On Wednesday afternoon, quite by chance, I went to a place in London that I have long wanted to go and really should have gone before. The place was the home of the Last Tuesday Society and the Viktor Wynd Museum of Curiosities in Mare St, London E8. It is one of the weirdest places I have ever seen – and believe me I have seen some weird places.
The reason I was wandering London’s East End before coming across the museum was sadly a serious one. I had gone to visit an old friend who was in a hospice, but who I had lost touch with until I was told that she was ill. I spent some time with her, glad to have come but ashamed I had not visited her sooner. When I left, her husband offered to show me to the bus stop. It was very kind of him, but as I had got lost on the way there I was grateful.
Glancing across the road from the stop, I saw the Last Tuesday Society sign and couldn’t help exclaiming that I’d long wanted to visit the place. Again, very kindly, my guide offered to take me around it. Despite feeling guilty for keeping him away from his wife’s bedside, I let him.
The museum is surreal. As the guidebook I got there states, it:
...presents an incoherent vision of the world displayed through wonder enclosed within a tiny space, no attempt is made at classification and comprehensiveness, instead the museum focuses on the pre-enlightenment origins of the museum as Wunderkabinett – a mirror to a world so suffused with miracles and beauty that any attempt at categorization is bound to fail.Crowded into cabinets, on shelves and hanging from the ceiling are all sorts of strange things. There are skeletons and skulls, mummified animals with extra heads or limbs, artfully crafted mythical creatures and curiosities including a giant hairball and some dinosaur poo. Alongside these are artwork and ephemera relating to the bright young dandy Stephen Tennant and other colourful characters, including clothes and pictures. The museum also contains a large number of items relating to witchcraft, magic and the occult, not least of which is a big collection of paintings and drawings by occultist Austin Osman Spare.
It costs £5 to go around the museum, which is in the basement. On the ground floor is a bar and cafe, which is open from Wednesday to Sunday from 11am-10:30pm serving cocktails, and a gallery at the back, sponsored by Hendrick’s gin. It currently has an exhibition of pictures by Spare on display.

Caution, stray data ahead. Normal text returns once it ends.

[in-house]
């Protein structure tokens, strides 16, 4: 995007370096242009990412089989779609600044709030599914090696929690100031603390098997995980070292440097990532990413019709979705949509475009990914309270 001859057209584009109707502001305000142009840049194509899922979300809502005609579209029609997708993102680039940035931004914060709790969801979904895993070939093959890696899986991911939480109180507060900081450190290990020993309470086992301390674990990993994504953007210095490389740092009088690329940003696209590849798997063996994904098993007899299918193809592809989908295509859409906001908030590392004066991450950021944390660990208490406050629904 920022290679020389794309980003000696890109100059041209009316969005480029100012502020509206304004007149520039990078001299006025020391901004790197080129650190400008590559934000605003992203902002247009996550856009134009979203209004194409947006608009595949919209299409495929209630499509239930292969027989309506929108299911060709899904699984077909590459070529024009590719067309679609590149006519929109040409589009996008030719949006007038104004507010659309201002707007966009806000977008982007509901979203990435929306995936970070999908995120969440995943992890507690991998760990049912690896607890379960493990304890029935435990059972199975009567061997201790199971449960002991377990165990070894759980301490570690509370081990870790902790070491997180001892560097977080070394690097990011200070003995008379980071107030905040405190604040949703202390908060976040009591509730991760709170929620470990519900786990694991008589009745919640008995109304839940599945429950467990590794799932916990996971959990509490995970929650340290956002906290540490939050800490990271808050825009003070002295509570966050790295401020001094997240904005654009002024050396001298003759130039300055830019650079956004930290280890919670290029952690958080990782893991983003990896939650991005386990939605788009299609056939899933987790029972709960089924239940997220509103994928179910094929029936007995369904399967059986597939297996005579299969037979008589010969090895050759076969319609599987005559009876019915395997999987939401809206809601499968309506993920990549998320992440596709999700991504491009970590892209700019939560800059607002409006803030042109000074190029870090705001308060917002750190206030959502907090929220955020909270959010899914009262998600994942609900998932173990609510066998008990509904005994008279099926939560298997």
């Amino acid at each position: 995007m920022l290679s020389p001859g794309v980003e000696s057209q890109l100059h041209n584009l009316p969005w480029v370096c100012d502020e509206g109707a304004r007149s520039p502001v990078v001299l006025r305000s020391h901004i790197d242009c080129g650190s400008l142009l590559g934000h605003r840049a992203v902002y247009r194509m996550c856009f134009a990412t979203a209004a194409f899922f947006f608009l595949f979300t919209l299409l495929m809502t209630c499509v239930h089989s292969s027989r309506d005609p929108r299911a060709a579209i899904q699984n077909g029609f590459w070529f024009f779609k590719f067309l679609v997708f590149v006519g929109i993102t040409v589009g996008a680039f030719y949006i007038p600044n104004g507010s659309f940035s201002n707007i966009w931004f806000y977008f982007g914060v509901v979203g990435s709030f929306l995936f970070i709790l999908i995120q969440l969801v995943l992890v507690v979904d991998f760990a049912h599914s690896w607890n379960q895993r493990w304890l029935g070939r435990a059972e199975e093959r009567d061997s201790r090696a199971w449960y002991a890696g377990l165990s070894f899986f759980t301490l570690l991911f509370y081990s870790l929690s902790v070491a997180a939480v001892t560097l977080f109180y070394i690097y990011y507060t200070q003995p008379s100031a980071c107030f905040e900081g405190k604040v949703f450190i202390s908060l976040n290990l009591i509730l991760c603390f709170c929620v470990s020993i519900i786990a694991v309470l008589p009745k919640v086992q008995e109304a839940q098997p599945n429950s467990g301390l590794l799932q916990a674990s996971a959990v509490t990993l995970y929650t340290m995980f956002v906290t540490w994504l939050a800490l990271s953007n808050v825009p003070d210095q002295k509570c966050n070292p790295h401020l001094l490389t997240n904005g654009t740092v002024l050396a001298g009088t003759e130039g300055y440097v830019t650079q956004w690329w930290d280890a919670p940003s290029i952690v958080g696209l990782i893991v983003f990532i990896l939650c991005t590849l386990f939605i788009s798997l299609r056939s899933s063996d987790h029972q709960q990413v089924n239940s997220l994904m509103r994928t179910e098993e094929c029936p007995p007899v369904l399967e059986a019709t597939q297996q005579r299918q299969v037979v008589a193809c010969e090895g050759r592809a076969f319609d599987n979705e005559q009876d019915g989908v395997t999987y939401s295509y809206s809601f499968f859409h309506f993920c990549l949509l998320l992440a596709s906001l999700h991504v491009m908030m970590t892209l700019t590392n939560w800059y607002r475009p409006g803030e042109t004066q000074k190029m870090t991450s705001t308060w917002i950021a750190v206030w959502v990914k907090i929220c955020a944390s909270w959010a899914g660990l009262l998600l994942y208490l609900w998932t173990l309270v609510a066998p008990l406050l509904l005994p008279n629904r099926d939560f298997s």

There’s plenty of weirdness on the walls of the cafe too, so you can just pop in for a drink and enjoy the atmosphere without the extra expense of going round the museum. Oh and if you fancy a rather peculiar private party you can hire a table in the museum, including one that is wonderfully called The Devil’s Table and costs £45 for an evening.
The Last Tuesday Society was founded in 1873 in Harvard, according to the website, but opened its London venue only 10 years ago. It calls itself a “pataphysical organisation”. The website states:
“The society is dedicated to subverting life, the universe and everything bored of the life and world it sees around it seeks to create a new world filled with beauty, wonder and the imagination. The Society presents a veritable feast of experiences and productions.”It hosts lectures, storytelling evenings and workshops on weird and wonderful topics, including regular lessons on how to stuff animals, arranged via the British Academy of Taxidermy. I’ve frequently listed Last Tuesday Society talks on the events page of my blog as they have included many subjects relating to witchcraft.
I didn’t spend very long at the museum on Wednesday. I looked around, took the photos you can see on this post, then left to get that bus home. In the circumstances, I wasn’t really in the right head space for something quite so surreal. Although, thinking about it, maybe I was. Maybe I was in just the right head space to want to believe in miracles and magic and the outright impossible.
And now I know where the Last Tuesday Society is, and what bus stops right outside, I will certainly come back there and hear a lecture or two in the future.
You can visit the Last Tuesday Society website here: http://www.thelasttuesdaysociety.org/
Links and previous related posts